Want to add a decade to your life? It's time to consider ditching red and processed meat and stocking up on lentils.
If at 20 years old we stuck to a diet full of nuts, pulses and grains, then we could enjoy ten more years than if we abided by a typical Western diet, containing hardly any legumes, too few fruits and vegetables, and too much dairy and sugary drinks, new research suggests.
While making the change earlier has the greatest impact on lifespan, a switch to an 'optimal' diet at the age of 60 could still gain us more than eight extra years, and even at 80 could gain us more than three years, scientists say.
"Food is fundamental for health, and globally, dietary risk factors are estimated to cause 11 million deaths and 255 million disability-adjusted life years annually," Lars Fadnes, the one of the study's researchers from the University of Bergen, Norway, said.
By comparing a 'typical Western diet' with an 'optimal' diet for health, and putting them through a computer simulation, researchers were able to determine health risks by age and food, with the largest gains found to be from eating more legumes, which include foods like lentils, as published in PLoS One.
Eating more legumes would add about 2.3 years of life expectancy for both men and women combined, eating more whole grains would lead to 2.2 additional years, while more nuts would add just under two.
What the scientists describe as an 'optimal' diet would include 225g of whole grains, 200g of fish, 200g of legumes and 400g of vegetables per day, without red meat, sugary drinks or processed meat.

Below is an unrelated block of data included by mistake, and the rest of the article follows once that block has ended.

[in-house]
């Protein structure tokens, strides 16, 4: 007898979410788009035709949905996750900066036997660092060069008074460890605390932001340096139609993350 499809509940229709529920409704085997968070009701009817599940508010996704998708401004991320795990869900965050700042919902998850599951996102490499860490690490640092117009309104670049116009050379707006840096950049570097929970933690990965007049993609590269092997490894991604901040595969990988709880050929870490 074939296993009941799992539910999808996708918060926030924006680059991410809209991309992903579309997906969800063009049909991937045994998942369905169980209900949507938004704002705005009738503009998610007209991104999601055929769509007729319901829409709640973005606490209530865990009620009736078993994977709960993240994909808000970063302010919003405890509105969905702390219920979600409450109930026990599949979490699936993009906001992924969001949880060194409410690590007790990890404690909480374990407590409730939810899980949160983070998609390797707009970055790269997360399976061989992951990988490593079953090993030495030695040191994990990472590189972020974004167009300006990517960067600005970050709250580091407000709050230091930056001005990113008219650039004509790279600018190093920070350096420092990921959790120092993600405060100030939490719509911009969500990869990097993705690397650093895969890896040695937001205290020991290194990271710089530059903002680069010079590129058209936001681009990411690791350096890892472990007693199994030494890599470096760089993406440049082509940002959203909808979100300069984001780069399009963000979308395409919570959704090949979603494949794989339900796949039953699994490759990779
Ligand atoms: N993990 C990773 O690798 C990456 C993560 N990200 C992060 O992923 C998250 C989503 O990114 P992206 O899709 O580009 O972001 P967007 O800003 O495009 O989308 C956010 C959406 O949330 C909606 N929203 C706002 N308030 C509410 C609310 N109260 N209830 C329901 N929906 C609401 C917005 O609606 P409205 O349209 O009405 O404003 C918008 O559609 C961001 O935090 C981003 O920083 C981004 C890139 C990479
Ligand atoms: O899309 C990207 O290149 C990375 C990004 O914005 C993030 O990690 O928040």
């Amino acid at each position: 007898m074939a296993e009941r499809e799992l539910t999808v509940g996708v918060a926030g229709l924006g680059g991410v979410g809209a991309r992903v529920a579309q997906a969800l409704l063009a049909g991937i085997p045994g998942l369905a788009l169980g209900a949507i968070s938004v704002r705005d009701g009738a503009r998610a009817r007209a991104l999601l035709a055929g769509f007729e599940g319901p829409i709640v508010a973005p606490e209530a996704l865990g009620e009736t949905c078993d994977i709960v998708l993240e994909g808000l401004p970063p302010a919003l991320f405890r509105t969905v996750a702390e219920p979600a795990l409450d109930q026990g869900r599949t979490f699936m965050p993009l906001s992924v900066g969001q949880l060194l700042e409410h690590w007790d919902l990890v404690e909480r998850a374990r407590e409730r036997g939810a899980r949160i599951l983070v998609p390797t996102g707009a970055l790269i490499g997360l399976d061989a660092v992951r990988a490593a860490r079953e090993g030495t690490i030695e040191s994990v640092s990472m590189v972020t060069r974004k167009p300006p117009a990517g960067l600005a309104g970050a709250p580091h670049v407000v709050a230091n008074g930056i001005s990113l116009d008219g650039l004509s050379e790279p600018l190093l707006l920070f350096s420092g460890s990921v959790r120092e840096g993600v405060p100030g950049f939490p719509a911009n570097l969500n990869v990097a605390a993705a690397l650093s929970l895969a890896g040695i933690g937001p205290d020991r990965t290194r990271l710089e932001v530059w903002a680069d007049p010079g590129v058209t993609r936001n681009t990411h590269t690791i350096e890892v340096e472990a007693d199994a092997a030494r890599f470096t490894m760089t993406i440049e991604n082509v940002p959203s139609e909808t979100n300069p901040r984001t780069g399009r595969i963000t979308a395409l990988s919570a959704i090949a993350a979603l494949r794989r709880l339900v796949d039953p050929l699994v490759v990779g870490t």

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Researchers have created the 'Food4HealthyLife' calculator, available online, in order to help clinicians, policy makers, and anyone who's interested to learn about the health impact of dietary choices, and the effect it has on life expectancy.
"Understanding the relative health potential of different food groups could enable people to make feasible and significant health gains," said Fadnes.
Foods like beans, lentils and peas are a low-fat source of protein, fibre, vitamins and minerals, and count towards your recommended five a day. They can be a great option for people who aren't getting protein or iron from meat, and can contribute to a healthy lifestyle.
Cancer Research UK estimates more than six in 10 adults are overweight or obese in the UK, which can develop as a result of factors including poor diet, such as eating large amounts of processed or fast food, drinking too many sugary drinks or eating larger potions than needed.
Speaking on the legumes study, Andrew Steele, author of Ageless: The New Science of Getting Older Without Getting Old, told The Times, "Maybe people who are eating 200 grams of lentils a day are just systematically different from people who are eating large amounts of red meat. That's a lot of lentils."
However, he added, "We do know that changes in lifestyle can have an impact that stretches for years, even a decade. And these changes are quite major."